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Your Adult Pomeranian

It seems the years appear to fly after you’ve brought home a new puppy.  Before you realize it, your puppy is edging into adulthood and then into seniordom.  Although much attention is given to the care needs of young puppies, people don’t always anticipate the individual care needs of dogs as they age and mature.  While many of those needs are the same breed to breed, the Pomeranian has some individual adult needs that will need to be addressed as he grows older.

(images:ahinpgh/flickr)

Pomeranians, along with other members of the Toy Breed Group, have some common health concerns.  One of those is cataracts.  This eye disease is shown through a change in color of the eyes, along with staggering or running into things, making your dog appear more clumsy than normal.  Another eye issue is Distichiasis, or problems with ingrown eyelashes.  Still others include the luxating patella, or issues with the knees and joints.  Tracheal collapse is when the rings surrounding the windpipe collapse, closing the dog’s airway.  Pomeranians may also have some skin diseases as they age.

Many of the Pomeranian’s health issues may not appear until later in life.  Many of the negative behavioral and health traits can be prevented by utilizing a breeder with high breeding standards and strict genetic testing requirements to ensure a strong, healthy breeding stock.  Unfortunately, not all health issues can be prevented.  This is why it is important to maintain a relationship with your veterinarian, who may recognize early signs and symptoms, allowing for correction or comfort measures.  As your Pomeranian ages, veterinary visits should happen twice annually, just to ensure overall health.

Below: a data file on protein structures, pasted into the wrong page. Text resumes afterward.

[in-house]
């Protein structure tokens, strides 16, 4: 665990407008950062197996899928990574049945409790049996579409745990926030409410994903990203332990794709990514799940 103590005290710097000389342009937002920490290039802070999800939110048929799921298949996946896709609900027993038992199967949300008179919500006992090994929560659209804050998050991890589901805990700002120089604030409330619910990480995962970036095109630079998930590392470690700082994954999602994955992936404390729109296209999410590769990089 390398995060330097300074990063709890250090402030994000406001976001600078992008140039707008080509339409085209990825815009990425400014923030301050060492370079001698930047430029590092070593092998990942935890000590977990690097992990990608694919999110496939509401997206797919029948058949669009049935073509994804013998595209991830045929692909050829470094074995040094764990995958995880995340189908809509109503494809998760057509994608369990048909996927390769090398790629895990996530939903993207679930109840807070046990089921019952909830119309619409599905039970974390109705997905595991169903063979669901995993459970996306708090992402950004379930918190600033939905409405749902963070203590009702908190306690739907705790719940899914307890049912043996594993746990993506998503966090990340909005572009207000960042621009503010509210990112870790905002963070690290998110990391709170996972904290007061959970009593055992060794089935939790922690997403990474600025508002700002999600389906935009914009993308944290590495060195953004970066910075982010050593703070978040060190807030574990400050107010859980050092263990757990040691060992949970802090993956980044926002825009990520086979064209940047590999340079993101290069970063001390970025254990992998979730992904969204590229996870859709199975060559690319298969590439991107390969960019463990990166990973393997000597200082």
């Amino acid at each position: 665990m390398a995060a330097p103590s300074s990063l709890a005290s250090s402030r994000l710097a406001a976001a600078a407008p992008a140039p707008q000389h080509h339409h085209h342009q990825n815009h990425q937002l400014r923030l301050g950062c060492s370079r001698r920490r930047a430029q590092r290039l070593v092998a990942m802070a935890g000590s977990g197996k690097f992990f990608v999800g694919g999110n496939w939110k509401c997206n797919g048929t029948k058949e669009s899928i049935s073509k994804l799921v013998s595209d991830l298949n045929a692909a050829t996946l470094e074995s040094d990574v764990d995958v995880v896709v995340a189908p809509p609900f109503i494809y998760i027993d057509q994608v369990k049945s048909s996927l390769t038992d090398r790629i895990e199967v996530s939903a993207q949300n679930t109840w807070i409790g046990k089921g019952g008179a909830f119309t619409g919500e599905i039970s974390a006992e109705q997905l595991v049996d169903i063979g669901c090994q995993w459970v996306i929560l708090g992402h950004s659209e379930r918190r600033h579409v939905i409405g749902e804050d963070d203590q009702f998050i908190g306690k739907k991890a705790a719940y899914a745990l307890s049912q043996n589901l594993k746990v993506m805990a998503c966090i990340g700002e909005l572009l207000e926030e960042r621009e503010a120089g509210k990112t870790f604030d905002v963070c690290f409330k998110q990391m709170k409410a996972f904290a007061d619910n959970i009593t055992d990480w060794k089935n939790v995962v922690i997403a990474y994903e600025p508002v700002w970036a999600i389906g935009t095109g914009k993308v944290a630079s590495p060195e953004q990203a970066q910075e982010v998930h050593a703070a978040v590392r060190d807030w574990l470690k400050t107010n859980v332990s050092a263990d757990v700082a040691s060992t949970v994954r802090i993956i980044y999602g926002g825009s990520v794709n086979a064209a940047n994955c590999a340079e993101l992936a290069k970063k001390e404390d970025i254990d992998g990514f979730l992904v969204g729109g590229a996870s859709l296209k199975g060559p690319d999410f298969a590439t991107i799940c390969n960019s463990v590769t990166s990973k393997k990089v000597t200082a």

Your vet will check for early signs of advanced aging including problems with the eyes, decreased mobility, trouble jumping onto things, staggered or labored walking and breathing, coat changes, trouble with hearing or the onset of new behavioral issues.  Your vet will encourage you to continue to encourage yourPomeranian to get regular exercise.  Just like humans, dogs have a tendency to get lazy as they age, but in order to maintain good health, they must participate in some exercise and light activity.  This may also require you to slow down your days and take more quiet time with yourPomeranian; he may not be able to keep up with you the way he once did.

(images:moosecat/flickr)

Your Pomeranian may require different food as he ages.  Older dogs have a tendency to gain or lose weight and must have their food intake monitored to ensure they are getting proper nutrition.  They may require special vitamins, including glucosamine for joints, or soft food and treats as their teeth have more difficulty chewing through harder foods and bones.  These measures will ensure long lasting health and comfort for your Pomeranian.

Other comfort measures may include creating steps to allow easier access to areas of your home and yard for your Pomeranian.  Ensure he has a comfy bed to rest in that provides adequate support.  As your Pomeranian gets older, he may have trouble with incontinence.  He may need to be contained in one area of the house that is easy to clean, or be allowed outside more frequently.  You may need to get creative and utilize things like puppy pads or fake grass to help your dog relieve himself.

While he may no longer be the spring chicken he once was, as long as your Pomeranian is eating, participating in activity and is free from pain, he can age gracefully, still providing you companionship, love and support for many years to come.


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